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posted by janrinok on Monday November 21, @04:38PM   Printer-friendly
from the one-at-the-time dept.

Last week Bruce Schneier published An Untrustworthy TLS Certificate in Browsers and now Ian Carroll has published Security concerns with the e-Tugra certificate authority.

Ian is best known for the death of the EV (Extended Validation) certificates. He legally registered a colliding entity name and then got an EV certificate for his site stripe.ian.sh. As this site is not online any more, a good write up of this is Extended Validation Certificates are (Really, Really) Dead by Troy Hunt.

Troy Hunt is also known for his website ';--have i been pwned?.

Schneier suggests that it might be time to disable / remove trust for the following Certificate Authorities (CAs):

  • TrustCor
  • E-Tugra

Cory Doctorow gives a very good explanation the the problem in general and its causes here. Basically, we are just too trusting and we believe that others are looking after our interests. It appears that they are not.


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  • (Score: 3, Troll) by janrinok on Monday November 21, @06:22PM (3 children)

    by janrinok (52) Subscriber Badge on Monday November 21, @06:22PM (#1280853) Journal

    Read the Cory Doctorow link provided. How can you trust the plug-in? When the CA themselves are corrupted (as the two that are mentioned are) then the whole system falls down.

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  • (Score: 2, Interesting) by Anonymous Coward on Monday November 21, @06:46PM (2 children)

    by Anonymous Coward on Monday November 21, @06:46PM (#1280861)

    How can you trust the plug-in?

    People like you can go build your own computer, write your own compiler, OS, browser from scratch.

    In practice I'll have to trust something/someone at some point, trusting an extension which I can see the source code of is still better than trusting CAs just because Google/Microsoft says they're OK.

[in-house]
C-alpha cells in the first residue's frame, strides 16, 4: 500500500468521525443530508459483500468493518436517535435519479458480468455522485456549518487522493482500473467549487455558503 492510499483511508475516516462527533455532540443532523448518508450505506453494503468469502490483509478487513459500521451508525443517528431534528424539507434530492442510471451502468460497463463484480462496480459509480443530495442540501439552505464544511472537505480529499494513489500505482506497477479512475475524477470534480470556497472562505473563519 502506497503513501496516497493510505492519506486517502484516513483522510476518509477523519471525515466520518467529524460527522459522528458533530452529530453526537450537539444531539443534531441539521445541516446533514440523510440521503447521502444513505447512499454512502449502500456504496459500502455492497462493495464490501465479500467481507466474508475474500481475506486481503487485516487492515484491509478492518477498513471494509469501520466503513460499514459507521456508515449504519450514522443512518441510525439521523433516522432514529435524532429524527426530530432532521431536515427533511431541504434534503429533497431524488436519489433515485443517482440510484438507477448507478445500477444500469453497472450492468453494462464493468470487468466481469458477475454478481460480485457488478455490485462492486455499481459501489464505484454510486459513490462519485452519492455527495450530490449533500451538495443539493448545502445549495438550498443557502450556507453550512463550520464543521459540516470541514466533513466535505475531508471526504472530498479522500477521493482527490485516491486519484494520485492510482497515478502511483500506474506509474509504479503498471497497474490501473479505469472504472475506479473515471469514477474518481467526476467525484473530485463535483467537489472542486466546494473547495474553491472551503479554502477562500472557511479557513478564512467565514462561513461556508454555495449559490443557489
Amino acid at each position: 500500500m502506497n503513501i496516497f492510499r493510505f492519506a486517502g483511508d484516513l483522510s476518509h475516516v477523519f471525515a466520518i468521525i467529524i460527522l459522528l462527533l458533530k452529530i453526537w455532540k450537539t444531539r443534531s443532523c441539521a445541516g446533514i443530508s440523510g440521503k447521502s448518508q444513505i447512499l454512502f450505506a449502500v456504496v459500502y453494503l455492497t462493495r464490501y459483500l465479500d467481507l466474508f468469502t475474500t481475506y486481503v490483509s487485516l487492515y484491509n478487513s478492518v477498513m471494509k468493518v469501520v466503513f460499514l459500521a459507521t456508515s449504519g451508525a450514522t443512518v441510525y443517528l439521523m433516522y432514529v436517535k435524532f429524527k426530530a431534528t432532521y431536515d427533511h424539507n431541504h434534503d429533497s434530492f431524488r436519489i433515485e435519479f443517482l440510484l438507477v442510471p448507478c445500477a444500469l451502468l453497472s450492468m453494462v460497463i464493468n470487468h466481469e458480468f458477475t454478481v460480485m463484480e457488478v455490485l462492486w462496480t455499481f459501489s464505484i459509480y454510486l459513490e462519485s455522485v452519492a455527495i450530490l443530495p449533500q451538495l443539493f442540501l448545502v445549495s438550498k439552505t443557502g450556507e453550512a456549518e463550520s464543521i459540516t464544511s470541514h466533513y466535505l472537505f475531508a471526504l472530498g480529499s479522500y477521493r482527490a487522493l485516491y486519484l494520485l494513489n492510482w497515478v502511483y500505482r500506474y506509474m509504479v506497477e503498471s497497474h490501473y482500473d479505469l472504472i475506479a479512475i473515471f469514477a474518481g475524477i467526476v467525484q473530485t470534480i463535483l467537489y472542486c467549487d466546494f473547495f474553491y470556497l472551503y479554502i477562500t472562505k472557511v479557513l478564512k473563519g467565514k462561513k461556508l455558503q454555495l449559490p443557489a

When the CA themselves are corrupted (as the two that are mentioned are) then the whole system falls down.

    Your claim is false. Don't forget ssh works fine even without CAs.

    If my bank's server certificate has not changed, even if the CA that signed the cert has signed new certs that pretend to be that bank, it's not a big problem to me as long as the browser would warn me if the bank's cert has changed and the bank's cert has NOT changed.

    The whole system falls down only because the browser doesn't warn you of potentially important stuff that it can and should warn you about.

    By the way, browsers should accept self signed certificates too and in the way the SSH does - e.g. after you say it's OK it should stop bothering you about it BUT warn you if one day it changes. Then that way self-signed certs could be more secure than the current handling of CA signed certs.

    • (Score: 3, Troll) by janrinok on Monday November 21, @07:02PM (1 child)

      by janrinok (52) Subscriber Badge on Monday November 21, @07:02PM (#1280864) Journal

      Your claim is false

      I thought so - you haven't read it.

      • (Score: 0) by Anonymous Coward on Monday November 21, @07:19PM

        by Anonymous Coward on Monday November 21, @07:19PM (#1280870)

        There's no need to. It's a rehash of old stuff long known (e.g. Reflections on Trusting Trust).

        I'm not aiming for perfect security, just better security. It's all a matter of managing risks and probabilities. Whatever I do I'd have to trust the browser and bank anyway if I want to do online banking.

        BUT if the browser makers do stuff right, while I still have to trust the browser and bank I don't have to trust that ALL the CAs have got their act together whenever I do online banking.

        The current system is it just takes one CA out of very many to do the wrong thing, but the browser won't warn you when that happens.